Vigilantes, it’s a privilege to know so many of you in person, to know your stories well, as if they were my own. Some of you are impossibly parched right now, famished down to brittle bones, praying desperate prayers from cracked, dry lips. I don’t have any pretty, pious words for you, but I prayed for you today, prayed that you’d be absolutely sodden with a first and second helping of rain. I want to encourage you to hold tight, dear ones, in the midst of your dry season keep praying. 

Your kijumi is coming.  

Memory of Rain

Over at 1000 Awesome Things I read a great post on the joy of getting caught in the rain and I couldn’t help but think of the day Terry and I got caught in the rain in Cancun last July.

It began as a drizzle, plinking on the marble that surrounded the pool.  We were laying on one of those canopied poolside beds reading our books in the heavy summer air.  I thought the rain would relieve the humidity, but Cancun still breathed down on us.

We didn’t care about the rain or the humidity.  We relaxed and watched the drizzle become a steady rain.  And then the steady rain broke open into a deluge.  Never in my life have I seen rain like that!  We set our open books on our stomachs and watched the rain fill the walkways.

Our canopy leaked, gently at first, a drop here, a drop there.  And then the rain came in sheets, rivulets becoming pools where we sat.  It soaked through our towels, our clothes, our books.  It soaked through everything.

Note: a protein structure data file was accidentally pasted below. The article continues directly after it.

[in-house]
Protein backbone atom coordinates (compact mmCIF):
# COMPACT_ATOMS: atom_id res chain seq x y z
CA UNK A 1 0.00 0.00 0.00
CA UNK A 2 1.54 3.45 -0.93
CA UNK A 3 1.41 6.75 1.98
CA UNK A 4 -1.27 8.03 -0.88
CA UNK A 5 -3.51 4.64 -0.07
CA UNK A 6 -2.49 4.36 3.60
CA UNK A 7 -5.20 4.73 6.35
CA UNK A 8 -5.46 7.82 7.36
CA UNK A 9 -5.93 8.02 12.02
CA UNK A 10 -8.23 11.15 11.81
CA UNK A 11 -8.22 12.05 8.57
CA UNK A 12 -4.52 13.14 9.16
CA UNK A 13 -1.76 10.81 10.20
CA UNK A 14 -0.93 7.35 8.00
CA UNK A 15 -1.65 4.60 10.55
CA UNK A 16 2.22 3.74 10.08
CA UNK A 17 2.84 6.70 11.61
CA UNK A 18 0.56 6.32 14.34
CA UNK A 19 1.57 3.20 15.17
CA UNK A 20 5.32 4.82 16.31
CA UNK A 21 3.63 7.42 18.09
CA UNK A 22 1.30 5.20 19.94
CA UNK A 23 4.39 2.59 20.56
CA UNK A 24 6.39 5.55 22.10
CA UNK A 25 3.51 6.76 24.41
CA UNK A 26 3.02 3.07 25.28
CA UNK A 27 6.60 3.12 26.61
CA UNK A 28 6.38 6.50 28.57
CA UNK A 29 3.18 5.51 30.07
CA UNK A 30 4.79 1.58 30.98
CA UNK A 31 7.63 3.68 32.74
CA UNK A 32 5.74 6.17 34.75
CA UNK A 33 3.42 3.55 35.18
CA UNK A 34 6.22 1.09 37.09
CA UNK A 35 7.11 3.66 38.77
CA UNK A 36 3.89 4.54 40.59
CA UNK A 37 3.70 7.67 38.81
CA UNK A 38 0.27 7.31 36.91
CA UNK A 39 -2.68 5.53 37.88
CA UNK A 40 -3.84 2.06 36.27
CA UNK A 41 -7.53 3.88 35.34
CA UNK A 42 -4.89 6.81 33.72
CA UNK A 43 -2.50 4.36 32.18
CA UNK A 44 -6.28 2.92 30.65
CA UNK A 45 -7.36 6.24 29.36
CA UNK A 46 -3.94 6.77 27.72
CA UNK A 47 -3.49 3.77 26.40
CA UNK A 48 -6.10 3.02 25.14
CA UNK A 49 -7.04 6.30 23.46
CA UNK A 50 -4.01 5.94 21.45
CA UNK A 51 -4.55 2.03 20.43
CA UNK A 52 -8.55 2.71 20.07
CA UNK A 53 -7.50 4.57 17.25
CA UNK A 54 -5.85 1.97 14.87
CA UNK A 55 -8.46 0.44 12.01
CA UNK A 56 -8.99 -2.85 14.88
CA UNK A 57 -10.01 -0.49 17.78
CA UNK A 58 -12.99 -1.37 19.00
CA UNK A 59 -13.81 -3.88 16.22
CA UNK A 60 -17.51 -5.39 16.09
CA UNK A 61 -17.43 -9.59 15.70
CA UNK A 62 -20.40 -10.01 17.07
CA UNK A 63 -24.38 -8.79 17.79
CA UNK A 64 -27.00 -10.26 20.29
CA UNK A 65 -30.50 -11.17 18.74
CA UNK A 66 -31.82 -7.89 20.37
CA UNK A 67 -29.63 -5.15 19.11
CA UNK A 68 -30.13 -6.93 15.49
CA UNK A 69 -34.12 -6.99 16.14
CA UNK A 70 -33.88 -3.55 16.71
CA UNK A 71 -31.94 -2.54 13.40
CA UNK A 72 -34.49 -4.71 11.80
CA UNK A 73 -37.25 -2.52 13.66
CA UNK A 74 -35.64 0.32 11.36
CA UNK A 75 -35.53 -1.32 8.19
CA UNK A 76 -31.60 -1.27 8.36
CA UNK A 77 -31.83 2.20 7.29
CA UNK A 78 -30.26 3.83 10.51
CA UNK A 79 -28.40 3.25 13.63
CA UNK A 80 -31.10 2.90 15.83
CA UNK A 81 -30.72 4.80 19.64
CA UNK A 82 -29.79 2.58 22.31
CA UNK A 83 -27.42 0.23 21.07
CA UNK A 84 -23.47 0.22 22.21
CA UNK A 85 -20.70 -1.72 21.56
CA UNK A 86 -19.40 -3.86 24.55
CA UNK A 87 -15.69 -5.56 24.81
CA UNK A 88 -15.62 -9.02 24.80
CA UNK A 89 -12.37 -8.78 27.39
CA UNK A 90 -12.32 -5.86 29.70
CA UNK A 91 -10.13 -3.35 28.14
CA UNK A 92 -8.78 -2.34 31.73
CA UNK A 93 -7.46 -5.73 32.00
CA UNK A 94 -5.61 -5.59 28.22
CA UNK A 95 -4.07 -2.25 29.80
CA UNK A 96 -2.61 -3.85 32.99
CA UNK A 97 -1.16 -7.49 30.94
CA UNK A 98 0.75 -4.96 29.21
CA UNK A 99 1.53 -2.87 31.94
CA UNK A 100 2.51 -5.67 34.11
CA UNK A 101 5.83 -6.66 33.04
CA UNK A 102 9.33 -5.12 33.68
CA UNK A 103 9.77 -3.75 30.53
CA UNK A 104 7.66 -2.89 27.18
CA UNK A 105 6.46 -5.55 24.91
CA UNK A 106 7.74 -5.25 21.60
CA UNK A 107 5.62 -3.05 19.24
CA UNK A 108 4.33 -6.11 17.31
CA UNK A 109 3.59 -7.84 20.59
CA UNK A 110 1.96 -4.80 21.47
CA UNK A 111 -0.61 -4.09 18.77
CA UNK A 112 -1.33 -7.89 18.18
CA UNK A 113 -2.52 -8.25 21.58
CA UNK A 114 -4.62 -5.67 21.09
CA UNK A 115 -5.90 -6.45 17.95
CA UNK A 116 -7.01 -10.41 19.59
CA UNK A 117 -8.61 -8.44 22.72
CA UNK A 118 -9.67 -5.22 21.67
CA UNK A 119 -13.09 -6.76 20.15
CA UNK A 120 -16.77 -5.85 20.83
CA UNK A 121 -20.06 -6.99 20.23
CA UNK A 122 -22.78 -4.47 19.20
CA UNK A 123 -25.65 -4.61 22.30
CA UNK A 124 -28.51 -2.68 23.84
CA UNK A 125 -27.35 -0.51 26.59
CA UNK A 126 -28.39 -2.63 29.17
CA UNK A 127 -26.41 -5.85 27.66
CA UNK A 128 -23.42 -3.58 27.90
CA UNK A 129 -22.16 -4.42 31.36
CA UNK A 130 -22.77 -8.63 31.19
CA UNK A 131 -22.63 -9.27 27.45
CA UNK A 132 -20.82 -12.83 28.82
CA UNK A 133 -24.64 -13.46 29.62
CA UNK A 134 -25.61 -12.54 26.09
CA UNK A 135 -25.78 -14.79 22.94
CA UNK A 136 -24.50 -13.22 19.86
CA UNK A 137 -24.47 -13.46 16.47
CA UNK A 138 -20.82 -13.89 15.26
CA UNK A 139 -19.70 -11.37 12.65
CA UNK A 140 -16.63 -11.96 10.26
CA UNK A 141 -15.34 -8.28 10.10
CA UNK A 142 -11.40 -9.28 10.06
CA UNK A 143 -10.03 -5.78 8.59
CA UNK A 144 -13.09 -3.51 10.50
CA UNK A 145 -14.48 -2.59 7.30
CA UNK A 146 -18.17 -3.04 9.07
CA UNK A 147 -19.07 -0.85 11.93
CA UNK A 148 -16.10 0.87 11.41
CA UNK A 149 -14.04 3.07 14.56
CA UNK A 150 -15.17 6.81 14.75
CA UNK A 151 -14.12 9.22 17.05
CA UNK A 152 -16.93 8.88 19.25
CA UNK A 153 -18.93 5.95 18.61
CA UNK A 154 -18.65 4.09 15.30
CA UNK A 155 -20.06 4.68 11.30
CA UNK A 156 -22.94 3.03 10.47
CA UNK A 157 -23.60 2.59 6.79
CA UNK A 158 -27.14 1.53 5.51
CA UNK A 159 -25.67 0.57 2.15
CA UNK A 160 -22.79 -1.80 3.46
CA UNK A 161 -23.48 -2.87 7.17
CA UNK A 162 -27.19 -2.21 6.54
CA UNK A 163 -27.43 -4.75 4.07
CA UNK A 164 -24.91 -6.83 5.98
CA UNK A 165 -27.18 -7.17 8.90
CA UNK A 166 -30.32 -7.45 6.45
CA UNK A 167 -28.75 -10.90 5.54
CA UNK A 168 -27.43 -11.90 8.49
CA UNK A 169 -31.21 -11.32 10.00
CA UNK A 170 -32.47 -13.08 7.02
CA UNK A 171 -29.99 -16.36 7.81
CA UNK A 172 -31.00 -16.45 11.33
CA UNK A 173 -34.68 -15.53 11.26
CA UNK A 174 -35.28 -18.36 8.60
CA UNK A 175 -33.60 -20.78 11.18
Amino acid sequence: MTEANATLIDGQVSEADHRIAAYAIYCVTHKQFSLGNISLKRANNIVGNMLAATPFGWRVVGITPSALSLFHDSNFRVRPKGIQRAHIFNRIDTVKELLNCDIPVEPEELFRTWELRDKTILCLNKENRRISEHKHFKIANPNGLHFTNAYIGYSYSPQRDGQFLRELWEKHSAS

We watched others create makeshift umbrellas from towels and shirts as they ran for refuge at the thatched roof bars.  But not us.

Terry and I have been caught in the rain on our bicycles and we’ve learned that there is a saturation point, a point at which clothing, hair, skin is so sodden with water that it simply cannot contain another drop.  And we had reached that point.  So there was only one reasonable thing to do.

We stripped down to our bathing suits and jumped in the pool.

We were the only two swimming as the rain pelted the surface of the pool, but did not touch our bodies underneath.  We laughed and I kissed Terry, sucking the rain off his bottom lip.  The pool water was so warm, warmer even than the sultry air.

After our swim we dashed back to our canopy, gathered up our wet things, and sat down at an umbrella covered table at an outdoor café.  The waiters cowered in their white uniforms under the awnings, waiting for the downpour to stop.  We giggled at the people dodging from awning to awning trying to stay dry.

But this rain allowed no survivors.

The water puddled up over ankles and the waiters used giant squeegees to usher the water from the marbled paths back into the flowerbeds over and over again.  Men turned Coca Cola crates upside down and stood on them to save their leather shoes.  Terry and I ate lunch, my wet hair dripping on the table.

We walked back to our room in the rain and my arms and legs prickled with goosebumps.  Back in our room we sank into a hot bubble bath.  This is the part of the story where I fast forward.


Later that night I toweled off my wet hair until it sprung up in huge soft curls around my face.  No straight hair allowed in Cancun air.  I wrapped myself in a bathrobe and Terry and I pulled out our books and read some more while the rain pattered a percussion on our patio.

The rain had soaked through all 560 pages of The Poisonwood Bible and the pages crinkled up into waves.  Days later when all the pages were dry, the book was so fat with memories of the rain that it couldn’t even begin to close.  That book will never be the same.

And neither will I.

I, too, am fat with memories of that blessed rainy day.